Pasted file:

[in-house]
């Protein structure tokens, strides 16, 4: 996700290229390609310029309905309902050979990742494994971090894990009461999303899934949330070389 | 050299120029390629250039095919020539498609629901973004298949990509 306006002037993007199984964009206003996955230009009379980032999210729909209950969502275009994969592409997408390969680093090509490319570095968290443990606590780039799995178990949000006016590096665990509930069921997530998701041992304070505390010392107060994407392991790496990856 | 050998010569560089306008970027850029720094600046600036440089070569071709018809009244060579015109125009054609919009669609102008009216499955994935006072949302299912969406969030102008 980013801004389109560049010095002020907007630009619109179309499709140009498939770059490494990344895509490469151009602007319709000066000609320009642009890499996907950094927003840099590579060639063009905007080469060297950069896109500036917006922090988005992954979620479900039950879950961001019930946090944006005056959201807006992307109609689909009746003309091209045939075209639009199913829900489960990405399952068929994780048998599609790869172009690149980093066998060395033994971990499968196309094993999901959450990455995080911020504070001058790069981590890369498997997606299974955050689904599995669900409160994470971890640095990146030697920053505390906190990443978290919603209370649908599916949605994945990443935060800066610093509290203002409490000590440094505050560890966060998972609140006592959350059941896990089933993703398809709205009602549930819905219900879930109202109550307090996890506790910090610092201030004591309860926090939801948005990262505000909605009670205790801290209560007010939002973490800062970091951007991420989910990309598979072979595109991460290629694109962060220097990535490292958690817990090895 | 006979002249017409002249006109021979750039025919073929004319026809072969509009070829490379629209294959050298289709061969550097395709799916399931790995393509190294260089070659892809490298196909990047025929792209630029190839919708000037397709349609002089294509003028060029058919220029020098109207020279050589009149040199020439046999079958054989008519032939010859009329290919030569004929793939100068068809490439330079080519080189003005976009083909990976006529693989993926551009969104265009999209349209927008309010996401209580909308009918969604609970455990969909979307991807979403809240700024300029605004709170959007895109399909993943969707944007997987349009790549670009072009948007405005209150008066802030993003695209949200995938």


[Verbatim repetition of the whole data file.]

[in-house]
């Protein structure tokens, strides 16, 4: 996700290229390609310029309905309902050979990742494994971090894990009461999303899934949330070389 | 050299120029390629250039095919020539498609629901973004298949990509 306006002037993007199984964009206003996955230009009379980032999210729909209950969502275009994969592409997408390969680093090509490319570095968290443990606590780039799995178990949000006016590096665990509930069921997530998701041992304070505390010392107060994407392991790496990856 | 050998010569560089306008970027850029720094600046600036440089070569071709018809009244060579015109125009054609919009669609102008009216499955994935006072949302299912969406969030102008 980013801004389109560049010095002020907007630009619109179309499709140009498939770059490494990344895509490469151009602007319709000066000609320009642009890499996907950094927003840099590579060639063009905007080469060297950069896109500036917006922090988005992954979620479900039950879950961001019930946090944006005056959201807006992307109609689909009746003309091209045939075209639009199913829900489960990405399952068929994780048998599609790869172009690149980093066998060395033994971990499968196309094993999901959450990455995080911020504070001058790069981590890369498997997606299974955050689904599995669900409160994470971890640095990146030697920053505390906190990443978290919603209370649908599916949605994945990443935060800066610093509290203002409490000590440094505050560890966060998972609140006592959350059941896990089933993703398809709205009602549930819905219900879930109202109550307090996890506790910090610092201030004591309860926090939801948005990262505000909605009670205790801290209560007010939002973490800062970091951007991420989910990309598979072979595109991460290629694109962060220097990535490292958690817990090895 | 006979002249017409002249006109021979750039025919073929004319026809072969509009070829490379629209294959050298289709061969550097395709799916399931790995393509190294260089070659892809490298196909990047025929792209630029190839919708000037397709349609002089294509003028060029058919220029020098109207020279050589009149040199020439046999079958054989008519032939010859009329290919030569004929793939100068068809490439330079080519080189003005976009083909990976006529693989993926551009969104265009999209349209927008309010996401209580909308009918969604609970455990969909979307991807979403809240700024300029605004709170959007895109399909993943969707944007997987349009790549670009072009948007405005209150008066802030993003695209949200995938």